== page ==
Motivation workers : work environment, company culture , promotion
fell eapprioiate ,
Individual Behavior, Group Behar , Company Behavior
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In Memory of Warren Bennis
Exemplar, Mentor, and Friend
With Appreciation for All He Gave Us
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Preface ix Acknowledgments xv
PAR T ON E Making Sense of Organizations 1
1 Introduction: The Power of Reframing 3
2 Simple Ideas, Complex Organizations 25
PAR T TWO The Structural Frame 43
3 Getting Organized 45
4 Structure and Restructuring 71
5 Organizing Groups and Teams 93
PAR T T H R E E The Human Resource Frame 113
6 People and Organizations 115
7 Improving Human Resource Management 135
8 Interpersonal and Group Dynamics 157
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PAR T FOU R The Political Frame 179
9 Power, Con! ict , and Coalit ion 181
10 The Manager as Polit ic ian 201
11 Organizations as Polit ical Arenas and Polit ical Agents 217
PAR T F I V E The Symbolic Frame 235
12 Organizational Symbols and Culture 239
13 Culture in Action 265
14 Organization as Theater 279
PAR T S I X Improving Leadership Practice 295
15 Integrating Frames for Effective Practice 297
16 Reframing in Action: Opportunities and Peri ls 313
17 Reframing Leadership 325
18 Reframing Change in Organizations 359
19 Reframing Ethics and Spirit 385
20 Bringing It Al l Together: Change and Leadership in Action 399
Epilogue: Artistry, Choice, and Leadership 419 Appendix: The Best of Organizational Studies 423 Bibliography 427 The Authors 467 Name Index 469 Subject Index 481
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This is the sixth release of a work that began in 1984 asModern Approaches to Understanding and Managing Organizations and became Reframing
Organizations in 1991. We’re grateful to readers around the world who have told us that our books gave them ideas that make a difference—at work and elsewhere in their lives.
It is again time for an update, and we’re grati!ed to be back by popular demand. Like everything else, organizations and their leadership challenges continue to evolve rapidly, and scholars are running hard to keep pace. This edition tries to capture the current frontiers of both knowledge and art.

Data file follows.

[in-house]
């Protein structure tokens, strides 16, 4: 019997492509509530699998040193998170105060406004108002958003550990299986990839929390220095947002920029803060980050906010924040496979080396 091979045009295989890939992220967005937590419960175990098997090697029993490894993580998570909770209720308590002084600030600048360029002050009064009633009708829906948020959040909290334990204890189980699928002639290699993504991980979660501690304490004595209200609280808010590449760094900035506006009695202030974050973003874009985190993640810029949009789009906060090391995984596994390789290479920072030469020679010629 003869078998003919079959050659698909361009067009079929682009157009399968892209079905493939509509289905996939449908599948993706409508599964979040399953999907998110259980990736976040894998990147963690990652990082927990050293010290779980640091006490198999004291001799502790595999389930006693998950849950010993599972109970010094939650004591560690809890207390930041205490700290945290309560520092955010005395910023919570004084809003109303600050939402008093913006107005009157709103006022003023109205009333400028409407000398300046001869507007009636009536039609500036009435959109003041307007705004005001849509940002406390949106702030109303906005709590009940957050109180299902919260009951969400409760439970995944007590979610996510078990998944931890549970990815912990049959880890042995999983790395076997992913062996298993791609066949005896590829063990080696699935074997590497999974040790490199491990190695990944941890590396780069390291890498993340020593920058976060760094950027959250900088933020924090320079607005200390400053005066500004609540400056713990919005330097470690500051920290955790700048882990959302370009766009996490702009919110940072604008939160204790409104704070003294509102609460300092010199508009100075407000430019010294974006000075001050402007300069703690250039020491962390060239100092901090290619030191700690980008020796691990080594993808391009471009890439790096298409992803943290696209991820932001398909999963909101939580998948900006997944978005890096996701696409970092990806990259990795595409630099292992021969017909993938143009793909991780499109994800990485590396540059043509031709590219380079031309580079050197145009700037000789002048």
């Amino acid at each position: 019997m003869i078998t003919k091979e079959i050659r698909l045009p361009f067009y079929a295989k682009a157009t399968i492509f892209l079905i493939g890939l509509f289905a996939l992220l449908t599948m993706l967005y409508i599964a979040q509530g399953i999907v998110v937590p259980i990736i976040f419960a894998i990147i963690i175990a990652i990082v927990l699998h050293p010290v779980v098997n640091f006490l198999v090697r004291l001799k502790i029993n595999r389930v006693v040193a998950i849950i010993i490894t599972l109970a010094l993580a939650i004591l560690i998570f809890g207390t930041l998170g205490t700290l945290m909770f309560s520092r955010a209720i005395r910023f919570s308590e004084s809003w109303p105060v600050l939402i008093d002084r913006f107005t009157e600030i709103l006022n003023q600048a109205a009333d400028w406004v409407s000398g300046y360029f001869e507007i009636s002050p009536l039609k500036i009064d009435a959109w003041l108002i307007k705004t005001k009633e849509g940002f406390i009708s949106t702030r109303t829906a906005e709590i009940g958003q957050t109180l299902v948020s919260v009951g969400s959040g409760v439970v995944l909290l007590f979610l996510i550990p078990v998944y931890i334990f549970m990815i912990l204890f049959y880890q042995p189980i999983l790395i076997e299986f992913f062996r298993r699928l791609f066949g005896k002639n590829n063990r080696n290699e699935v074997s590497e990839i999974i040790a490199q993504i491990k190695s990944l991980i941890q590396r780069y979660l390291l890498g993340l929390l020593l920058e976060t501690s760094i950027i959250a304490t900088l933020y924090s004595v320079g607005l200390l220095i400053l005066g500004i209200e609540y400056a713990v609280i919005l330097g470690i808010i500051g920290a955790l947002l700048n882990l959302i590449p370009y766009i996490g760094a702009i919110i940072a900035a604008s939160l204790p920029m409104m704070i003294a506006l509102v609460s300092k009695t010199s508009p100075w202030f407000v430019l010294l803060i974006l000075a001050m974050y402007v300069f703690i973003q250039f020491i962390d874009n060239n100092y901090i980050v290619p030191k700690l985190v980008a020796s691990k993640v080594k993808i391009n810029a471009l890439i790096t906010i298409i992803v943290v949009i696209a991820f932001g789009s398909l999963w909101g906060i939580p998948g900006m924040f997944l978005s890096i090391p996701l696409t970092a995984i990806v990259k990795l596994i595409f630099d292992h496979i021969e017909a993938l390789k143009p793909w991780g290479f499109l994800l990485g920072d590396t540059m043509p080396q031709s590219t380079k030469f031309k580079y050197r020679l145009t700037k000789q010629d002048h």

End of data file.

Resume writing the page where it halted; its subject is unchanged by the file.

The four-frame model, with its view of organizations as factories, families, jungles, and temples, remains the book’s conceptual heart. But we have incorporated new research and revised our case examples extensively to keep up with the latest developments. We have updated a feature we inaugurated in the third edition: “Greatest Hits in Organization Studies.” These features offer pithy summaries of key ideas from the some of the most in”uential works in the scholarly literature (as indicated by a citation analysis, described in the Appendix at the end of the book). As a counterpoint to the scholarly works, we have also added occasional summaries of management bestsellers. Scholarly and professional litera- ture often run on separate tracks, but the two streams together provide a fuller picture than either alone, and we have tried to capture the best of both in our work.
Life in organizations has produced many stories and examples, and there is new material throughout the book. At the same time, we worked zealously to minimize bloat by tracking down and expunging every redundant sentence, marginal concept, or extraneous example. We’ve also tried to keep it fun. Collective life is an endless source of vivid examples as entertaining as they are instructive, and we’ve sprinkled them throughout the text.
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We apologize to anyone who !nds that an old favorite fell to the cutting-room “oor, but we hope readers will !nd the book an even clearer and more ef!cient read.
As always, our primary audience is managers and leaders. We have tried to answer the question, what do we know about organizations and leadership that is genuinely relevant and useful to practitioners as well as scholars? We have worked to present a large, complex body of theory, research, and practice as clearly and simply as possible. We tried to avoid watering it down or presenting simplistic views of how to solve managerial problems. This is not a self-help book !lled with ready-made answers. Our goal is to offer not solutions but powerful and provocative ways of thinking about opportunities and pitfalls.
We continue to focus on both management and leadership. Leading and managing are different, but they’re equally important. The difference is nicely summarized in an aphorism from Bennis and Nanus: “Managers do things right. Leaders do the right thing.” If an organization is overmanaged but underled, it eventually loses any sense of spirit or purpose. A poorly managed organization with a strong, charismatic leader may soar brie”y—only to crash shortly thereafter. Malpractice can be as damaging and unethical for managers and leaders as for physicians.